[available for purchase at Dreamspinner Press, Amazon.ca, Chapters, and Barnes & Noble]

 

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Blue Steel Chain (Trowchester Blues #3) – Alex Beecroft

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“After all, this was supposed to be about learning to be his own person, yes? And what if his own person was the kind of person who wanted to be with James?”

 

In a word: Maybe read the thing. I read through this pretty quickly, but I’m not sure I liked it much. Aidan, one half of the main couple, starts out the story in an extremely abusive relationship, and the narrative doesn’t shy away from that one bit. On the one hand, it certainly doesn’t sugarcoat anything; on the other hand, it wasn’t exactly entertaining to read about Aidan being controlled and getting the shit kicked out of him by a man who’s supposed to love him. Also I don’t feel as if the hurt/comfort payoff was worth it in the end, especially since it seemed to get interrupted with everything else going on. There’s a lot going on in this story, and I’d rather it focused more on Aidan’s healing and his budding relationship with James. James, by the way, was going through his own tough time with his own ex-partner (though nothing like what was hinted at in the book’s summary), which would’ve been better if it’d had the room to be properly fleshed out instead of just popping up now and again. The first half of the book, even with how heavy and dark it was, was the part I liked best because it seemed like it was more focused on setting up Aidan’s terrible lot in life so that James could come in and rescue him and then their relationship could develop (the hurt and then the comfort). But then after the hurt was over, we got a lot of confusion and all the comfort was mixed up with James struggling with his sexual desire for Aidan while Aidan was discovering his asexuality in the background. And then the situation with James’ ex-partner kept butting in and ruining the flow. I’ll say that this is a compelling read, but I feel like the second half doesn’t really make up for all that went on in the first half.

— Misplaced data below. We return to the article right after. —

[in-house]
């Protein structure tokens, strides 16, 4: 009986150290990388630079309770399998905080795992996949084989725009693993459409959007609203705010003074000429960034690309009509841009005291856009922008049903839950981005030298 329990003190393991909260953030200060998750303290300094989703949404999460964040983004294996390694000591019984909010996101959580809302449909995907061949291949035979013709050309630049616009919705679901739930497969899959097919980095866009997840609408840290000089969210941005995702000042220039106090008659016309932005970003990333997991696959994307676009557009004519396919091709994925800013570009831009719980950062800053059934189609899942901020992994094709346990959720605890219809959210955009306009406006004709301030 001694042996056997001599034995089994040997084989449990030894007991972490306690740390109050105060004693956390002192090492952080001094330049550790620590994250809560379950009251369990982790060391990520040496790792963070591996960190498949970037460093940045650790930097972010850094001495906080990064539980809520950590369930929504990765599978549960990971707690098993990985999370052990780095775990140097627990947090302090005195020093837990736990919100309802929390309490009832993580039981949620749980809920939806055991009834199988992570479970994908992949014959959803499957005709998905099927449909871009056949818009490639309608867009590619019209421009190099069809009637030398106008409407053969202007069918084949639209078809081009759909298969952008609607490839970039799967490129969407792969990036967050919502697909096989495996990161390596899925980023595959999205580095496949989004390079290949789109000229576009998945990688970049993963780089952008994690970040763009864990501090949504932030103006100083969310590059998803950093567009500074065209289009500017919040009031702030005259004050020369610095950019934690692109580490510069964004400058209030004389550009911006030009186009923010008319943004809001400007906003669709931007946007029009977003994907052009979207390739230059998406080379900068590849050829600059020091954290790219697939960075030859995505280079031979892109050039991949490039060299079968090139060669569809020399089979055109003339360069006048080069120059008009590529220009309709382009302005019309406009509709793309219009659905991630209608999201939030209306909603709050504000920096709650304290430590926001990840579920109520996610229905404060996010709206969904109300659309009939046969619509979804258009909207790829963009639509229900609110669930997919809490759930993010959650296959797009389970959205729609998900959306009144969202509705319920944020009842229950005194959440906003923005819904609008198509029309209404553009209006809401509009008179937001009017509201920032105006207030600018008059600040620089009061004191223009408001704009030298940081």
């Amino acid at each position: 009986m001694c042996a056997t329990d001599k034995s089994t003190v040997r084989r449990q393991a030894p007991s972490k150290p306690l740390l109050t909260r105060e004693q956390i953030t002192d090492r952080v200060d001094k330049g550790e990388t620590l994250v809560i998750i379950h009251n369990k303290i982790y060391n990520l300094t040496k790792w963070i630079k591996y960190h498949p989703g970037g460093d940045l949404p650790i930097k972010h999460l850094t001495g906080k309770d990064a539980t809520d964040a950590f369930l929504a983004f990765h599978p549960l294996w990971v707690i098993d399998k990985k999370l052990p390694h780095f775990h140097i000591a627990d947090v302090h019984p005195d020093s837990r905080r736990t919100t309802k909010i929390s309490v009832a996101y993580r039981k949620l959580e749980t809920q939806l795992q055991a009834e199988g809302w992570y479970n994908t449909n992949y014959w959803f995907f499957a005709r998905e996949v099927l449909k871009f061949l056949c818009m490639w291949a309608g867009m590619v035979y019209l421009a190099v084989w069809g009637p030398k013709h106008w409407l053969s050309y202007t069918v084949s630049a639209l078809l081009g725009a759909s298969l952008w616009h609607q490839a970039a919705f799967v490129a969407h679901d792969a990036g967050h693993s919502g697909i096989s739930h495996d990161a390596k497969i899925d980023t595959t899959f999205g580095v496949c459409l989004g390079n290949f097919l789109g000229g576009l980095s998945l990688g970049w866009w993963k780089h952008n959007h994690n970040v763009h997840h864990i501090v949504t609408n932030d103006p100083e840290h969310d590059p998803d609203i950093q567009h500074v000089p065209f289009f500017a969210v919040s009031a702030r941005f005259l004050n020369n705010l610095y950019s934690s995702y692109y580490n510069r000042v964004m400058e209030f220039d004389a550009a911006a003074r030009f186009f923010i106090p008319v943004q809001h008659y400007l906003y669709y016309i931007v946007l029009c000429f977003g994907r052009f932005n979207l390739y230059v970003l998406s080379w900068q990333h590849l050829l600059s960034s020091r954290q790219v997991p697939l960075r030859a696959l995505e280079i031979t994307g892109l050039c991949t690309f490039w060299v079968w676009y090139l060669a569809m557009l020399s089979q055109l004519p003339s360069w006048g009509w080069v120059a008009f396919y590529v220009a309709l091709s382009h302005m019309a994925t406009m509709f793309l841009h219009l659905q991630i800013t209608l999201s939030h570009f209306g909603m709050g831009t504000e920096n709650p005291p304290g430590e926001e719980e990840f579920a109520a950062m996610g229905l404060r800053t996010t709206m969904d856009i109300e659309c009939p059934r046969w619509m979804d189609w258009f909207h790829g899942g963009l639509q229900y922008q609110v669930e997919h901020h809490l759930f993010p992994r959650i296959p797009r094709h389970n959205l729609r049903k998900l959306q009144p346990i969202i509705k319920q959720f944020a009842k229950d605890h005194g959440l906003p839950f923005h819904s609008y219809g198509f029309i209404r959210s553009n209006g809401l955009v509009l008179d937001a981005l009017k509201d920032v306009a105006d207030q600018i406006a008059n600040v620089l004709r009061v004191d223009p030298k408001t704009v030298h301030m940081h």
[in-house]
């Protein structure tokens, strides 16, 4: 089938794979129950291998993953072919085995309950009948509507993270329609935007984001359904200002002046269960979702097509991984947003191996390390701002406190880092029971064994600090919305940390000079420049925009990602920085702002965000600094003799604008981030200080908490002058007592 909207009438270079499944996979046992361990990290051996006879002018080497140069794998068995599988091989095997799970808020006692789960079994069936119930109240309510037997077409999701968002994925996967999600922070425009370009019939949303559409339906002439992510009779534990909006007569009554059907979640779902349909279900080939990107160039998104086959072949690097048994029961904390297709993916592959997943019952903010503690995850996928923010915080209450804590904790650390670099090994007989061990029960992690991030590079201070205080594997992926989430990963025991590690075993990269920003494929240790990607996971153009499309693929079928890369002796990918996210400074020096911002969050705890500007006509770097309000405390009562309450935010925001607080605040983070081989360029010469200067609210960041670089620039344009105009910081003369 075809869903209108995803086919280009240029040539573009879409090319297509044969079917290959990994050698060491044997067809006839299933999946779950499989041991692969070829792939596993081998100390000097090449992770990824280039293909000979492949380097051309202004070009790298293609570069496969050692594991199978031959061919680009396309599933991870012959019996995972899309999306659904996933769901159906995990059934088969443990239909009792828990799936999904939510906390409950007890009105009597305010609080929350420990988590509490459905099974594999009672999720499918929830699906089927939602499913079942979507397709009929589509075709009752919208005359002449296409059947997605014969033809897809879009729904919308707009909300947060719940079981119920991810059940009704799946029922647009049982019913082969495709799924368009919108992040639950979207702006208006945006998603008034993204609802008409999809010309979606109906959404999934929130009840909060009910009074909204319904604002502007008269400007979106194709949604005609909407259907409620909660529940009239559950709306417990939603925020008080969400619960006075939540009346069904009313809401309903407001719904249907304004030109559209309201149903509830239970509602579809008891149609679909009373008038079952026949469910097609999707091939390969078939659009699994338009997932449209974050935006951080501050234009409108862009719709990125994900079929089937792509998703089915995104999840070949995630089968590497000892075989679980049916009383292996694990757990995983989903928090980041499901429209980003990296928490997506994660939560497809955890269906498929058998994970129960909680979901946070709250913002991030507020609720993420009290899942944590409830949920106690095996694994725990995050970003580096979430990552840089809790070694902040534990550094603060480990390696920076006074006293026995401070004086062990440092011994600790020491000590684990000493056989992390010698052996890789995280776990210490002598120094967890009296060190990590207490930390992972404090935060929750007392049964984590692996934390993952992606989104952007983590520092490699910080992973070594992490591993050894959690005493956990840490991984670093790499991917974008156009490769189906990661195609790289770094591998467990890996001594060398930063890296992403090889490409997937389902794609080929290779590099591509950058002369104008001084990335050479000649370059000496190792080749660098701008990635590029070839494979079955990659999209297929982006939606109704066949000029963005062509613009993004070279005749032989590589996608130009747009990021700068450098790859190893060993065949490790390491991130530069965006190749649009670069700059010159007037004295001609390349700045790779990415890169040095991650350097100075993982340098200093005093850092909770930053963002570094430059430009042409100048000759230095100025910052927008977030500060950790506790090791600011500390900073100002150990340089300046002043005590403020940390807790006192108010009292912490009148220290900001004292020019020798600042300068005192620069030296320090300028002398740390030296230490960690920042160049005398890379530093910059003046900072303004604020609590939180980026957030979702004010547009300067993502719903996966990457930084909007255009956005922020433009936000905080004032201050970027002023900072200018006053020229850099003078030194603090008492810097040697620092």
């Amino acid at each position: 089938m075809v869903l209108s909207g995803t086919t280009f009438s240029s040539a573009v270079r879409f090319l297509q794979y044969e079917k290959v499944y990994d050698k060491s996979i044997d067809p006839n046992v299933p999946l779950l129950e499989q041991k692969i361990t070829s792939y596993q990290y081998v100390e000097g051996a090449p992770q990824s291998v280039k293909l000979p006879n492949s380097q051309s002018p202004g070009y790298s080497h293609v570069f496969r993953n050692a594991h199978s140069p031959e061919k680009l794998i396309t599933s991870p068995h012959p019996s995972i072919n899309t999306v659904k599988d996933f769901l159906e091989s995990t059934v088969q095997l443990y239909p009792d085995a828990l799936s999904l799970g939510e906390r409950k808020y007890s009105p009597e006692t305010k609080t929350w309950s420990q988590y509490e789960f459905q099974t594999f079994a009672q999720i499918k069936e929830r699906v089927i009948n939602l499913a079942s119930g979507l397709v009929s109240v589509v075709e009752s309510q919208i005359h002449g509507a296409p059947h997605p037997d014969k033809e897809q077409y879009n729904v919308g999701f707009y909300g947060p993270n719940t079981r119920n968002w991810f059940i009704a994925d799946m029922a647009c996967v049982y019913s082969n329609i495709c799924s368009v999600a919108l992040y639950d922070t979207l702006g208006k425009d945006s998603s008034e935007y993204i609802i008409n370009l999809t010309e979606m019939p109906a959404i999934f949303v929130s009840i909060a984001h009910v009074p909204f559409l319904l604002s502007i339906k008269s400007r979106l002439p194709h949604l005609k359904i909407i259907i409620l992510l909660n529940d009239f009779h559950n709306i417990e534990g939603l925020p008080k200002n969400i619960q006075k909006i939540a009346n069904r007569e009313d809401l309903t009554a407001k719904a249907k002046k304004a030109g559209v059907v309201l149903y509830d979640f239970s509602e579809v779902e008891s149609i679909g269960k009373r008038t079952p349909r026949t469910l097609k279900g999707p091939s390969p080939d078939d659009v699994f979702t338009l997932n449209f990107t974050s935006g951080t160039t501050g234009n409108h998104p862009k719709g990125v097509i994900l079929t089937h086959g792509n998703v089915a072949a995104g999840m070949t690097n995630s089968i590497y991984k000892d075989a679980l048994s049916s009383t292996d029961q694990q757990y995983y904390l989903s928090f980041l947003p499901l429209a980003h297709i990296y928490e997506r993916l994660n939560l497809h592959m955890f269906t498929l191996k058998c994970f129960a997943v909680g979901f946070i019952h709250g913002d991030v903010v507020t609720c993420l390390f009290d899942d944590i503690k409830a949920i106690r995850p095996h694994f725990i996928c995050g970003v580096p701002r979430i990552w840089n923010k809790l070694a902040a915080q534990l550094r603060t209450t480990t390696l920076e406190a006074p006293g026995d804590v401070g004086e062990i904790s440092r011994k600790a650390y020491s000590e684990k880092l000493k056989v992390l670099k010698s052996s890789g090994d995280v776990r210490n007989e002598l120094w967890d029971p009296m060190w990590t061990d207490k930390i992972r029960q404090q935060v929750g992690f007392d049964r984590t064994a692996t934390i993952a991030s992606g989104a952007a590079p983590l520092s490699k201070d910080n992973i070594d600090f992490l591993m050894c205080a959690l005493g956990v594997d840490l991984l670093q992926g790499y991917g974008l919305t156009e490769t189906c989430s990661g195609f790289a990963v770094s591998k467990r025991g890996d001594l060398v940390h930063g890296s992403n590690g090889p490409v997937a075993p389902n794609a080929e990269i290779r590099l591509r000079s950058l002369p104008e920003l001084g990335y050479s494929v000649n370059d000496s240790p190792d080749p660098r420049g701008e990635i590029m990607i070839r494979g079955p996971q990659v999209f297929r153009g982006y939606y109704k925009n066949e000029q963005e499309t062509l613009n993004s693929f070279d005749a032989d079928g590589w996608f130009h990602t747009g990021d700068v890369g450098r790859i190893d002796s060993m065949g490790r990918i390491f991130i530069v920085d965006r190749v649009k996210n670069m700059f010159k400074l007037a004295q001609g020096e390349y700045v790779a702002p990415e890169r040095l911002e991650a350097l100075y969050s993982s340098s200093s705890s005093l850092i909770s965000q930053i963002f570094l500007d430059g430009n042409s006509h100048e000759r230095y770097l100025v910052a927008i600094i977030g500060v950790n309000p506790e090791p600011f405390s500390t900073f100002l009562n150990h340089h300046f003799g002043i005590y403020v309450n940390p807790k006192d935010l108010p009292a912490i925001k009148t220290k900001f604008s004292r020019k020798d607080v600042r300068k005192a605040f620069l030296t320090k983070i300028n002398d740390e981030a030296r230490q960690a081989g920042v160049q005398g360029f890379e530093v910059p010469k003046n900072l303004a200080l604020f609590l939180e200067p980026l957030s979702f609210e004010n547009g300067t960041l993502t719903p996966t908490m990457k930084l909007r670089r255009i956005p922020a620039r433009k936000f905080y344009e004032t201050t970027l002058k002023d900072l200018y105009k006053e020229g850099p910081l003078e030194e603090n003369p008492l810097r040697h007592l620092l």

[available for purchase at Ripdtide Publishing, Amazon.ca, Book Depository, Chapters, and Barnes & Noble]